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My open source ESC

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I've been trying to make a good ESC for years. My first prototype 3 years ago was working "good". It was very big and the BEMF was not that good. It could reach decent speeds and you ahve that tutorial here on this page. Now, with my final version I have all taht I wanted. High speed, good BEMF detection and that means good torque, PWM control of the speed and small size. The board is programed in Arduino.

PART 1 - Intro

So what is an ESC? Well, electronic speed controllers are used to control brushless motors, in thisc ase the motor has a triple phase input. To control this input, the ESC must apply a special sequence of LOWs and HIGHs signals in a predefined order. It has to conmutate very fast and by taht rotate the rotor of the motor. In this tutorial we will see how to control the rotation, the speed, detect the BEMF and by that know when to make the switch to the next step of the sequence. So this is a sensorless brushless motor speed controller since it uses no sensor to detect the rotor position. We will learn:

- The schematic and why we need each part
- Triple phase MOSFET bridge control
- BEMF detection and 0 cross
- Interrumprions and internal comparator of ATMEGA328
- PWM control

PART 2 - Schematic

Now the schematic might look complicated but is not. First things first, we have a power block. This is a buck converter circuit that will give 5V for all the digital parts. The main input could be from 11 to 18V but this block will aloways give 5V. The next block is the triple phase bridge. These are 6 MOSFETs in a bridge configurations that are used to energise the coils of the motor. Each of these MOSFETs has a driver control with the IR2101 which is a dual driver so it could control both the high and low sides of the bridge.

Arduino ESC schematic speed controller

We have the BEMF voltage dividers block. The voltage from the motor will be higher than the maximum voltage that the ATmega328 could tahe as input, in this case 5V. So for that, using some resistors of 10K and 33K we lower the voltage so the analog input of the ATmega328 could read that. This inputs will be used to detect the position of the rotor and know when to switch to next step of the rotating sequence. We also have the ATmega328 microcontroller, the CH340 programmer so we could upload codes with the USB connector and a few more extra components such as buzzer, LEDs and pads.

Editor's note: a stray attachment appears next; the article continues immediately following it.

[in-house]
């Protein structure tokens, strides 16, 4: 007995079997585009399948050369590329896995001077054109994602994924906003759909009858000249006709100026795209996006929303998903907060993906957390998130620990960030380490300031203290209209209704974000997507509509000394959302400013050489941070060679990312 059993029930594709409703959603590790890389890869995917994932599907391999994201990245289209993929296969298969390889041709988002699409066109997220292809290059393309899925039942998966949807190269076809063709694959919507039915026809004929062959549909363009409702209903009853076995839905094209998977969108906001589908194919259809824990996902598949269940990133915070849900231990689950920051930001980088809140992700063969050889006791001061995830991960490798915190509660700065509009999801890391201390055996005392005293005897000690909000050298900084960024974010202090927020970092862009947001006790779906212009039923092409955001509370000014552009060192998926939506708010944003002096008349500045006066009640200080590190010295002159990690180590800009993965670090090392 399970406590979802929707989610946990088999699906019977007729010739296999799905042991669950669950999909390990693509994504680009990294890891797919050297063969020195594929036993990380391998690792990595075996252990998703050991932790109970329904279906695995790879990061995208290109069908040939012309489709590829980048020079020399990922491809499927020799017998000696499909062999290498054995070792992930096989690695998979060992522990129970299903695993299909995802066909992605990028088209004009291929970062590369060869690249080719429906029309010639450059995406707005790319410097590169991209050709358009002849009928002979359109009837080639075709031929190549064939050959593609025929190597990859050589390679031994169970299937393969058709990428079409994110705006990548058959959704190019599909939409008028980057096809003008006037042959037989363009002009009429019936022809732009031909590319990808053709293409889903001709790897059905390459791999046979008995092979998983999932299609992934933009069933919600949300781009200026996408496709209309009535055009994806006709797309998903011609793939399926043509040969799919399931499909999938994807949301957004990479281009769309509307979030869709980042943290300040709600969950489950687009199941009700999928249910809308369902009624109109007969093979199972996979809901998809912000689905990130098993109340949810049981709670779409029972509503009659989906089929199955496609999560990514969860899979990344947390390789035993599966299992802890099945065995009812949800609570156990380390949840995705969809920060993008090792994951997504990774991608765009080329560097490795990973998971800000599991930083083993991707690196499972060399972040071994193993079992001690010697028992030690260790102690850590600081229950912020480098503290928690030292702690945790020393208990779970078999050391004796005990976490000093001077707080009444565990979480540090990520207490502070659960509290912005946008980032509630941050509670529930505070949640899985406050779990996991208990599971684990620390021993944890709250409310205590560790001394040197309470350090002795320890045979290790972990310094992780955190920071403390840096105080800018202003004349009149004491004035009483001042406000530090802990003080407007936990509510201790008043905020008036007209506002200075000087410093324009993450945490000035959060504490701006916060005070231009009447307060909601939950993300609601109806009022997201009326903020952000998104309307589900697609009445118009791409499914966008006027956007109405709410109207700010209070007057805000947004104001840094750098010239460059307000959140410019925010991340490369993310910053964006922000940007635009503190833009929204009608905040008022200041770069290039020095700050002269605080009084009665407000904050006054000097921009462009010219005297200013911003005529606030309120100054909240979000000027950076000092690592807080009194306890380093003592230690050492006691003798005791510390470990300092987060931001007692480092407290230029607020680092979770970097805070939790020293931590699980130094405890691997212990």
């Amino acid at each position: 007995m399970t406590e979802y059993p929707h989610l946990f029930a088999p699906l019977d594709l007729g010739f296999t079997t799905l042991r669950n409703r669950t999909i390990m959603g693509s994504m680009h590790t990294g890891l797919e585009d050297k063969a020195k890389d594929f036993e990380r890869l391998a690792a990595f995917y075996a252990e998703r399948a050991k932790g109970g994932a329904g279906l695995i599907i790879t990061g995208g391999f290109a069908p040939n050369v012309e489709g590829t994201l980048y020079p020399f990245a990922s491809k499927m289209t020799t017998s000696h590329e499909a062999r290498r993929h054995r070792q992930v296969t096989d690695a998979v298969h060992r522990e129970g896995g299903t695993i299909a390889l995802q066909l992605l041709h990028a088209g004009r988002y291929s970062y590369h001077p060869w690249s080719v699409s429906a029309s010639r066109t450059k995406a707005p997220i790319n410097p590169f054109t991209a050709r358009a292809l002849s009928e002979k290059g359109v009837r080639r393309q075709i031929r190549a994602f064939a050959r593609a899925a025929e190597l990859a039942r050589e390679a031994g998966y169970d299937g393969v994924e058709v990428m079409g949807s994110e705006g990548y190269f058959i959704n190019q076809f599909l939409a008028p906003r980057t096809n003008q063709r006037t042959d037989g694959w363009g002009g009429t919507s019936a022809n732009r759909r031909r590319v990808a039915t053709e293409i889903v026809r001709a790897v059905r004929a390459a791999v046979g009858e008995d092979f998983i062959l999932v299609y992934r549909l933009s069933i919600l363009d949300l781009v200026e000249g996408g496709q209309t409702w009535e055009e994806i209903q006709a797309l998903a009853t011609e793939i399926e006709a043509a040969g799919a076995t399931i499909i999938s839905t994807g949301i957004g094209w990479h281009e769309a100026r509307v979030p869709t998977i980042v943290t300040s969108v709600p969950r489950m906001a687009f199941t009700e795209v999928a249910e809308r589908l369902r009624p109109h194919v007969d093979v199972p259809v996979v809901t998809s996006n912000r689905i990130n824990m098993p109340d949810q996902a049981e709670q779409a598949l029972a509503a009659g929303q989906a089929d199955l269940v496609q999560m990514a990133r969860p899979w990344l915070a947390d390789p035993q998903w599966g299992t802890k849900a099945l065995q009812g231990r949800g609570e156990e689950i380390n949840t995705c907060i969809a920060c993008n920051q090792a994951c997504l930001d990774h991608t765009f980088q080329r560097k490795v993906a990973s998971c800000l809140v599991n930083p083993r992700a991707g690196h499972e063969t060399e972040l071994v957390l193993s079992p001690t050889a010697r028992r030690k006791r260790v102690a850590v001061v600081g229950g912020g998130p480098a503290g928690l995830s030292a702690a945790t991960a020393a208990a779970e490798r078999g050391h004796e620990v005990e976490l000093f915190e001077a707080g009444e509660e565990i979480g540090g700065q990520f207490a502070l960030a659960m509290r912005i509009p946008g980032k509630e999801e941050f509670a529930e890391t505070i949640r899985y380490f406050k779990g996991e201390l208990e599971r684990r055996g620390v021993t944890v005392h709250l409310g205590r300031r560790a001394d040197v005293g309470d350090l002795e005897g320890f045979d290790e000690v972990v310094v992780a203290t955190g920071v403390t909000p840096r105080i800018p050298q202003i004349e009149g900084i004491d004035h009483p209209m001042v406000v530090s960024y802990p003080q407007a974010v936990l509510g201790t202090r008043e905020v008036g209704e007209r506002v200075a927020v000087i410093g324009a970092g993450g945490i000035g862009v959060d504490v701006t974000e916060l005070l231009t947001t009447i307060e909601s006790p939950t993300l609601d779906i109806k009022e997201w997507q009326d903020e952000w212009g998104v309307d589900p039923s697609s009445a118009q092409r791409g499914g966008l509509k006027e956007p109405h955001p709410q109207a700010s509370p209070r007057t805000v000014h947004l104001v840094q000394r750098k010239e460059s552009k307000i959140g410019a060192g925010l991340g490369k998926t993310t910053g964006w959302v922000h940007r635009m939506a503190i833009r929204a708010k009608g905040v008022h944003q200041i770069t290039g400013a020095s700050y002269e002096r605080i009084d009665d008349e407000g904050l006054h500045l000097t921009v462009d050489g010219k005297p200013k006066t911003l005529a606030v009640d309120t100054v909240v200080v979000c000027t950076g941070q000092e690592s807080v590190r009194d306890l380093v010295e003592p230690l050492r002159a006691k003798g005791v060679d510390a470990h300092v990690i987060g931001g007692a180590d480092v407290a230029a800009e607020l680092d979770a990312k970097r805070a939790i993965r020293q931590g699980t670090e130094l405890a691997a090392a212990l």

PART 3 - The PCB

The PCB I've designed is 60 by 35 mm. In the photo below you can see the first version of the PCB in red but also the final version with black soldermask. The V1.0 had some errors such as some bad GND connections, wrong pin for the Buzzer and also the power tracks were covered by the soldermask. For version V2.0 now all the problems are fixed and the big tracks are exposed so I could fill those with solder for more current. You can download the gerber files from below.

Arduino based ESC speed controller

When you will download the GERBERS file above you will have a .zip file. Go to JLCPCB or any other professional PCB manufacturer, uplaod the .zip file and order your boards. In my case 10 PCBs cost me just 2 dollars plus shipping which for spain was 6 more dollars. I 7 days, I receive the next boards with a great look. You have silklayer for all the components so soldering the components should be easy. The PCB thickness is 1.6mm, signal tracks are 0.2mm and power tracks are 2mm. This red board has no exposed power tracks but the GERBER file you can download from above, is with the final version so don't worry.

GERBERS ESC Arduino homemade

PART 4 - Soldering parts

4.1 Buck cconverter

The first part we solder is the power block. This will be a buck converter circuit that will lower the voltage from 12V to 5V for the microcontroller and other digital parts. Why we do this part first? Well, if we first solder the digital part and then the power block and by mistake the output of the buck converter is not 5V but 12V, well, taht will burn all the digital part.

homemade casero ESC code

4.2 The ATmega328

Second step is to solder the microcontroller basic configuration. That is the ATmega328p-AU chip, the 16MHz crystal, the R23 resistor of 1M ohm, the R1 resistor of 10K ohm, the C6 capacitor of 100nF. These components are mandatory for the microcontroller to work. Once you've soldered all these parts, we can test if we can upload something to the chip.

homemade casero ESC code

Once you have soldered all the parts for the basic configuration connect the FTDI external programmer to the RX DTR and TX pads but also Vcc and GND. Now open Arduino IDE and uplaod the next test code that will increas the "x" value each second and print that on the serial monitor. If you can see the number increasing, that means the IC was well soldered and it is working with no problem.

int x = 0;
void setup() {

void loop() {
  x = x + 1;

4.3 The FTDI CH340

Once the voltage is 5V and the ATmega chip is working, we can keep soldering parts. Next part is the CH340 FTDI programmer. This chip will make the connection between and USB connector from a PC and our ATmega chip. So solder the CH340C, the C7 capacitor and the R18 aND R19 resitors of 1k. Also solder the USB connector. Make sure the FTDI chip is the CH340C not the CH340G, because that will also need a crystal. Once you solder the chip and the connector, try to upload the same code as before but this time with the USB connector on the board. If it works we are good to go.

Arduino electronic speed controller tutorial

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